Over a year ago, another group of Arizona citizens had noticed something seriously amiss in Arizona: a new initiative to expand school vouchers for privatized education at public school expense. In the summer of 2017, a group of parents and teachers organized as Save Our Schools Arizona and got another ballot initiative certified for the November 2018 ballot. Thanks to their work, voters will have a chance to stop the vast expansion of Arizona’s Education Scholarship Account neo-vouchers, Arizona’s version of what are known as Education Savings Accounts. The ballot initiative challenges the expansion of the program to make each of the 1.1 million school-age children in Arizona eligible—though there would be an initial cap of 5,500 new students accepted into the program each year until after 2022. Here is how Russakoff describes the Empowerment Scholarship Accounts: “Under the voucher program, the state loads an average of $5,700 onto debit cards and issues them to parents to use for private schools, home instruction and other alternatives to public schools.” Racing to challenge the program, members of SOS Arizona have pointed to other states which immediately lifted enrollment caps—allowing the number of debit-card-carrying-students to grow much sooner than expected, along with a rapidly growing theft from the state’s education budget.
What has driven political leaders in Arizona to collapse the state education budget, cut taxes, and expand school privatization? Russakoff explains: “In 2016, the Brennan Center for Justice at N.Y.U. School of Law issued a report called “Secret Spending in the States,” finding that dark-money political contributions in Arizona increased from about $600,000 in 2010 to more than $10.3 million million in 2014, the year Ducey was elected governor… In his 2014 gubernatorial campaign, Ducey ran on a pledge to cut taxes every year and drive income tax rates in Arizona ‘as close to zero as possible.’ That year, six dark-money groups spent almost $3.5 million supporting him or attacking his opponents… In 2017, the Koch brothers’ political advocacy arm, Americans for Prosperity, named the Arizona voucher-expansion bill its No. 1 education-reform priority in the country. The American Federation for Children, another bundler of anonymous contributions, funded by the family of Secretary of Education Betsy DeVos and focused on expanding school choice through charter schools, vouchers and private school scholarships, made it their top priority in the state… For weeks after leaders of Save Our Schools delivered their petitions to the secretary of state, a phalanx of activists from Americans for Prosperity and the American Federation for Children submitted multiple daily objections to individual signatures…. When the state nonetheless certified more than enough signatures as valid, lawyers representing the Koch network filed legal challenges that went all the way to the State Supreme Court but ultimately failed.”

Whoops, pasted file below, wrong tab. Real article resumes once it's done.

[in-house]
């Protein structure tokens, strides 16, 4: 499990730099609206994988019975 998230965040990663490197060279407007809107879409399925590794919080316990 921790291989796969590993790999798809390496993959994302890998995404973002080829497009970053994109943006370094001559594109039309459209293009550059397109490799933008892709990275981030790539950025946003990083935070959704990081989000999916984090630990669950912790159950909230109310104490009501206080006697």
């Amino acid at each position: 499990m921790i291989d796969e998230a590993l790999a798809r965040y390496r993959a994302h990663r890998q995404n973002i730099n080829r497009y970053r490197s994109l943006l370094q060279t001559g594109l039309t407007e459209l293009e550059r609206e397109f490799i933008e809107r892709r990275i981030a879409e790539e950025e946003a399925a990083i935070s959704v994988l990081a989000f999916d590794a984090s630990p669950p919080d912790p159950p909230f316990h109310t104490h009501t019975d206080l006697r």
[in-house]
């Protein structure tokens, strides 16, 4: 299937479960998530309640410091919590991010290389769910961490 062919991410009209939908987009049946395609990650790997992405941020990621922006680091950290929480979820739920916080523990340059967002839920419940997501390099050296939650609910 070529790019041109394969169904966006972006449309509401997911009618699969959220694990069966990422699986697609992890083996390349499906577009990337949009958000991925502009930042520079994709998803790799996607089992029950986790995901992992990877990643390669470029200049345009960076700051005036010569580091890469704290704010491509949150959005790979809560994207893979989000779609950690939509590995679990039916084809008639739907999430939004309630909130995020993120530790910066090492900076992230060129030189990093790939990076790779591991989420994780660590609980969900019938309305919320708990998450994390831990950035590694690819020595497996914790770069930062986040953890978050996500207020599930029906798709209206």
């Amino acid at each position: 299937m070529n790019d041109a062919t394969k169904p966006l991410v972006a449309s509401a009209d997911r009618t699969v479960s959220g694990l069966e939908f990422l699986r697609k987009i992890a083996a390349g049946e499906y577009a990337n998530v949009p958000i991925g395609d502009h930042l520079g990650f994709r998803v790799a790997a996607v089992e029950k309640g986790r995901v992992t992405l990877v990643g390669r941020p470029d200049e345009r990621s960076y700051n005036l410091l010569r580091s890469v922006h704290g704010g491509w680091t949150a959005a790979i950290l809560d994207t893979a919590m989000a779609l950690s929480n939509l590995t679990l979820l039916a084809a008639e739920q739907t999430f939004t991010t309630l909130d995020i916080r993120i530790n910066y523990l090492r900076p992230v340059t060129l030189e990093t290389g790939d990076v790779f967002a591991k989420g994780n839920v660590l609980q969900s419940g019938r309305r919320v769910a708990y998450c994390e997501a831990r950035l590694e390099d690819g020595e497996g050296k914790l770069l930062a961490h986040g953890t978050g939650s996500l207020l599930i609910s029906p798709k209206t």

Russakoff quotes Kelly Berg, a 20-year high school math teacher from Mesa and lifelong Republican, describing her sudden realization last May—as she sat through an all-night deliberation of the State Legislature—of the enormous barrier she and her colleagues face: “We were told to sit down when we stood in agreement…. We were told to remain quiet when applauding when a teacher, who was in tears, was pleading for support for our classes and our students… We were disrespected. We were mocked. We were listened to, but not heard. That’s what radicalized me… As the kids would say, ‘I’m woke.’ ”
Please do read Dale Russakoff’s fine article. She connects all the pieces of this story—school funding—the role of taxes for buying public services—the impact of tax cuts—the role of far-right money buying politics—the ideology of privatization—and the cost to state budgets and to local school districts when a state undertakes to run a system of private tuition neo-vouchers along with a system of charter schools along with the state’s public school districts all out of one fixed pot of money.
As Russakoff narrates Arizona’s story, she is also providing an account of what has been happening in North Carolina, Wisconsin, Kansas, Ohio, Georgia, Michigan, Oklahoma, Kentucky, and Indiana.